Apr 30, 2019 - 5min read
Photovoltaic solar panels are an extremely powerful tool in the clean energy revolution, but they really come into their own when they’re coupled with a home battery. It can be hard, though, to visualise just how big a difference this combination of renewable tech can truly make.
In light of that, we thought there’s no better way to showcase the benefits of battery storage working in harmony with solar panels than putting the tech to the test ourselves.
Matt Morgan is one of the founders of renewable installation experts (and our sister company) The Phoenix Works, so it should come as no surprise that he has 4kW of photovoltaic solar panels installed on his roof; some facing south, some facing west.
It should also come as no surprise that his tech expertise and enthusiasm meant he was one of the very first people to install a Tesla Powerwall in his home - the same market-leading battery that is now available for purchase and installation through Tonik Energy. So just how much of a game-changer is it?
Matt’s home without battery storage
Matt lives in a semi-detached, three-bedroom home in Leeds with his wife and two boys; a 3-year-old, and a 5-month-old. Their house uses around 4,600kWh of electricity per year, which is a little higher than the national average.
“We’ve had a solar PV system on our family home since 2011,” says Matt, “and we were so impressed with the amount of power generated and savings on our electricity bill that we upgraded to an even bigger solar system in 2015.”
In the area of the UK that Matt lives, he could expect his panels to generate around 3,800kWh a year - which, for context, is approximately the figure the Department for Business, Energy and Industrial Strategy uses as the average yearly electricity consumption of a UK household.1
Obviously, solar generation will vary throughout the year as some days are brighter than others, but on a particular sunny day - 24th June 2018, in this case - Matt’s solar panels can generate as much as 29kWh of energy in 24 hours.
For that specific day, 29kWh was considerably more energy than was needed - Matt’s home only used 12.5kWh of electricity on 24th June (for comparison, the national average for daily consumption is around 10.4kWh). The purple line on the graph below shows Matt’s family’s consumption plotted against when their solar panels were generating energy.
Without a battery installed, Matt’s home would be able to use the energy from his solar panels as it was being generated, but not store any of the ‘excess’ power. So, during the night - when the solar panels weren’t generating - Matt bought 3.6kWh of electricity from the grid. During the day, Matt’s home was powered with 8.9kWh of electricity generated by his solar panels, meaning he didn’t have to buy from the grid while the sun was out.
So without a battery, 20.1kWh of the energy generated by his solar panels would not have been used in his home, and would instead have been exported back to the grid - a significant loss of potential savings!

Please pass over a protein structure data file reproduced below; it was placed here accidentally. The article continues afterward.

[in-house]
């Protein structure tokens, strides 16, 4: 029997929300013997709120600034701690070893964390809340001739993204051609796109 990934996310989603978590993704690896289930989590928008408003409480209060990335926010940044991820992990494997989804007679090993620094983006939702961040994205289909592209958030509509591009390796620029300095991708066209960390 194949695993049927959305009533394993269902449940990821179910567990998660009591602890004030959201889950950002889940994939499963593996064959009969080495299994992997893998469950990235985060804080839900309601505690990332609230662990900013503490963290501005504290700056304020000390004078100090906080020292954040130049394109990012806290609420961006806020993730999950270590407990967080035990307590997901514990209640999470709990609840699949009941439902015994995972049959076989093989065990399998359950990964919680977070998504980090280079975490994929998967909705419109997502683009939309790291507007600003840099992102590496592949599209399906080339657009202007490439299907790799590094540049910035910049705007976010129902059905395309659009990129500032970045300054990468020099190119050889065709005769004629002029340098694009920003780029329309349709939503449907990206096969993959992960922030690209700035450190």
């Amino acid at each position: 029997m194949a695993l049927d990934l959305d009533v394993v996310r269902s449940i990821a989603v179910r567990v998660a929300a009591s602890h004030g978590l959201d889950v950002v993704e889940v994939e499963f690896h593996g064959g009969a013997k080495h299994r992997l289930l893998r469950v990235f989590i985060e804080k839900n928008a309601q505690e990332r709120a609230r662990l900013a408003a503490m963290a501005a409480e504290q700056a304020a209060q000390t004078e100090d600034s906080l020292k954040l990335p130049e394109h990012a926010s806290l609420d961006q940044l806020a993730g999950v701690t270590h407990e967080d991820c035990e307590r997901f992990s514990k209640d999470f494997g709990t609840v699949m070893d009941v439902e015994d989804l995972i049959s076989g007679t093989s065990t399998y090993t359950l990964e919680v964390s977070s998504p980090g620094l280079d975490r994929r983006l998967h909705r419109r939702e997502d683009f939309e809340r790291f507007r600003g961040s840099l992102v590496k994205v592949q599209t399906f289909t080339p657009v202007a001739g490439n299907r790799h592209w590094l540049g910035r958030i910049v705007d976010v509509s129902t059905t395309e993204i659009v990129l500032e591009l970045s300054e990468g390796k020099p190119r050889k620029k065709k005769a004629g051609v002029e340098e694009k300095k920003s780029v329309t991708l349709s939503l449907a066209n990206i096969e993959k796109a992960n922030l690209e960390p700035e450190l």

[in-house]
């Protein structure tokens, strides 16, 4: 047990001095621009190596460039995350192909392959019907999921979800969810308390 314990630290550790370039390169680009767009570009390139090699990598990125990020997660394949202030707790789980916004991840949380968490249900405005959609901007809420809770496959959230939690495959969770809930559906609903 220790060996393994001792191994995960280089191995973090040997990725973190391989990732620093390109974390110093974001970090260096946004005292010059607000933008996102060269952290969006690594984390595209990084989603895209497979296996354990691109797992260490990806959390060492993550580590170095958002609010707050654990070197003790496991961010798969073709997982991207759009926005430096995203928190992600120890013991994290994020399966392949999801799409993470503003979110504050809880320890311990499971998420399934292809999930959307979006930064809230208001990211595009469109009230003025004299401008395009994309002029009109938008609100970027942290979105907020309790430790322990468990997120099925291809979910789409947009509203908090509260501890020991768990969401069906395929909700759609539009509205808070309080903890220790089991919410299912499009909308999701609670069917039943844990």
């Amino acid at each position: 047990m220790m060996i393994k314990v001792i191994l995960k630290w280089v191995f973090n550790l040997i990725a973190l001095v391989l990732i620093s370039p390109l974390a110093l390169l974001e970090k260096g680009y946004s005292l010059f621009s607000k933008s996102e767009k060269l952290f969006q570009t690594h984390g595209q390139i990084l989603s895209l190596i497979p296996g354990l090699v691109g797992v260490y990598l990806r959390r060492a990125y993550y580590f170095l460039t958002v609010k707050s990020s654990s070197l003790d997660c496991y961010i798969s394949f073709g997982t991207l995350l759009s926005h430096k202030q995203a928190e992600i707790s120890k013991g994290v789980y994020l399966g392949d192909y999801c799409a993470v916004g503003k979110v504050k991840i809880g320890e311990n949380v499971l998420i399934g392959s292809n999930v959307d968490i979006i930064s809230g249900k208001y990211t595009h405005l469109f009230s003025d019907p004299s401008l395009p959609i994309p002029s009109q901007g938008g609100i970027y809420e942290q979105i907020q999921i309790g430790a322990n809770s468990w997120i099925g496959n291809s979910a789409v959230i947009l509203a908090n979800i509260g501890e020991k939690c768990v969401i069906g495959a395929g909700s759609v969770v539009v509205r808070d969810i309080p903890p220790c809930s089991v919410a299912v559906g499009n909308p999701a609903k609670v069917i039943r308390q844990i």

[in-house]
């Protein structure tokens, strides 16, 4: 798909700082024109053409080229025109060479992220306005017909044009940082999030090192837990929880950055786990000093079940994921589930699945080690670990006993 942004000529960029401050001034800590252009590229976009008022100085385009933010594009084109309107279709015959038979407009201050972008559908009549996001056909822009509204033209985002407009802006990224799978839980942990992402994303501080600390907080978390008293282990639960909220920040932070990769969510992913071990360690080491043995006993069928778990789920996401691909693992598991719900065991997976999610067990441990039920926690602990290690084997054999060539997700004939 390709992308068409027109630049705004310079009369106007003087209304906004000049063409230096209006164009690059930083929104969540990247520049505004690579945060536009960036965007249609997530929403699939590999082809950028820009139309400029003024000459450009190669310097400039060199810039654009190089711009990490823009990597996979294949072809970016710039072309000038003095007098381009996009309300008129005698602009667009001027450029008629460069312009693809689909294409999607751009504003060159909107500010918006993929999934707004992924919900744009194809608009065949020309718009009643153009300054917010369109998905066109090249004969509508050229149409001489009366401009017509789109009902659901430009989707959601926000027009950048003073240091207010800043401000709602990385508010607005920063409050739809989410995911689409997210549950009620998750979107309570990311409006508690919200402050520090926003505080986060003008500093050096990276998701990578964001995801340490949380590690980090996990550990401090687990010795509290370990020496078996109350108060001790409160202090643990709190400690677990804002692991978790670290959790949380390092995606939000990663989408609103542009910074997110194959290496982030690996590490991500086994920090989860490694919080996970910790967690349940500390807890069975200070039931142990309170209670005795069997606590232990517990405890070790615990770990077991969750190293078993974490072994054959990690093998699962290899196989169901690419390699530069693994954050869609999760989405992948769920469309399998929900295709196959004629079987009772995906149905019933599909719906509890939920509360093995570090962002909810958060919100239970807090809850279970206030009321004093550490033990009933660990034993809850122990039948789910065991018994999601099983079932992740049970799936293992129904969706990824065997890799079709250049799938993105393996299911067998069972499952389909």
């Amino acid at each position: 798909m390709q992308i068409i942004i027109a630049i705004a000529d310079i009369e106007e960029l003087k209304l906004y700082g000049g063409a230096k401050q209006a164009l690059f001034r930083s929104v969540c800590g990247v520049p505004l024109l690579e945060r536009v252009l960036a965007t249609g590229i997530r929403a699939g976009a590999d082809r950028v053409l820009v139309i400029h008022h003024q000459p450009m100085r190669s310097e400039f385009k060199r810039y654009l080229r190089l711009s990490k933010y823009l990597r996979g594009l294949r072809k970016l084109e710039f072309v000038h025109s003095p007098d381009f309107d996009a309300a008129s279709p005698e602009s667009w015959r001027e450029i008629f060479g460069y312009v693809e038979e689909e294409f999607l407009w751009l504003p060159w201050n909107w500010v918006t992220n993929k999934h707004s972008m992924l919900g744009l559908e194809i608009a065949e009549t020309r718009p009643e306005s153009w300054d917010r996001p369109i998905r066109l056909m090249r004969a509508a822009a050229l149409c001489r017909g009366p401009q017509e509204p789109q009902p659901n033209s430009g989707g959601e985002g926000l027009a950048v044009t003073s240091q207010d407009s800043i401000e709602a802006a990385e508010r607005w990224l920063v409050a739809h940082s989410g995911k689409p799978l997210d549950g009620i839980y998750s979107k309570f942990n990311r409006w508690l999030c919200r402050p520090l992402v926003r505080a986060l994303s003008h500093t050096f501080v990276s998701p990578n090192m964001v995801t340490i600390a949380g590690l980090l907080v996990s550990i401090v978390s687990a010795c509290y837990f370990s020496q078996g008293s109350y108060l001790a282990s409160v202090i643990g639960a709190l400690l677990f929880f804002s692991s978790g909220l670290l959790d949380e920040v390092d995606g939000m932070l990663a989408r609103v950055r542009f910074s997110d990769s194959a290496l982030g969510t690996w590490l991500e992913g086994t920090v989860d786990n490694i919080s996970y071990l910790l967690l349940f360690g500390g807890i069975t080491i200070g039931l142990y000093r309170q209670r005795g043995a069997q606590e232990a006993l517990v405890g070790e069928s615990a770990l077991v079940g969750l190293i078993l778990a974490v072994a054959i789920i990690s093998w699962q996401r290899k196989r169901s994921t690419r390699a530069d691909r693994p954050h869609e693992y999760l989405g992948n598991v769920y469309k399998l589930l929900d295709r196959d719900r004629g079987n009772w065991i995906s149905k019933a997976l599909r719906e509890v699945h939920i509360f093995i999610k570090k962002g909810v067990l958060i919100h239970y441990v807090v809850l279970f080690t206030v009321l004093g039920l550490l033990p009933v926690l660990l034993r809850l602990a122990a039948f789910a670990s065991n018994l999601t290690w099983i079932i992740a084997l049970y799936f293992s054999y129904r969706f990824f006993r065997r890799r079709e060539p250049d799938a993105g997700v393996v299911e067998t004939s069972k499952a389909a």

Matt’s home with battery storage
Fortunately, Matt’s home has a 13.5kWh Tesla Powerwall installed, and this changes his situation considerably. “We decided to add a battery to our home last year,” says Matt. “Both my wife and I work during the day, meaning that a lot of the electricity our solar panels are generating isn’t actually being used by us. So we decided that the ability to store that energy for use when we get home would be the logical thing to do.”
Because the Powerwall is able to store the ‘excess’ energy generated by his solar panels, Matt is able to store up his renewable electricity for use at a later time - when the sun isn’t shining, or when his household demand is particularly high. The green shaded areas on the graph below show where Matt’s home was using the electricity stored in his battery rather than electricity bought from the grid.
During the periods when his solar panels weren’t generating and when his household usage peaked during the day, Matt was able to use the electricity stored in his Tesla Powerwall rather than buying electricity from the grid.
So just how much electricity did Matt buy from the grid? None! Well, almost none - a mere 0.01kWh. Essentially, Matt’s home was entirely energy independent on June 24th 2018.
Now, this was a particularly sunny day, and on a more typically cloudy and drizzly British summer day, we might not have seen such a high level of performance from the solar panels. However, across the five months from May to September, with solar panels and a Tesla Powerwall installed, the amount of energy Matt’s household imported from the grid fell from 1619kWh to just 18kWh. That’s less than two days’ worth of average energy consumption - spread across five entire months!
“Since having the Tesla Powerwall installed, our electricity savings have risen from around 30% to around 80%,” says Matt. “On sunny days we are able to power our home 100% from our solar and battery system, meaning that some days we don’t buy any electricity from the grid at all. It’s a great feeling!
“The ability to generate and use our own dedicated renewable electricity gives us a sense of independence and pride that we’re doing our bit to help the shift away from fossil fuels - especially when we know the small amount of grid electricity we do use comes Tonik and is 100% renewable.”
So not only has Matt’s solar and battery system resulted in a dramatically reduced carbon footprint from generating and storing his own renewable energy, his increased independence from the grid means he is saving a huge amount on his bills as well.
To find out more information visit our Tesla Powerwall page, or to book your Tesla Powerwall installation, call The Phoenix Works on 0113 815 5366.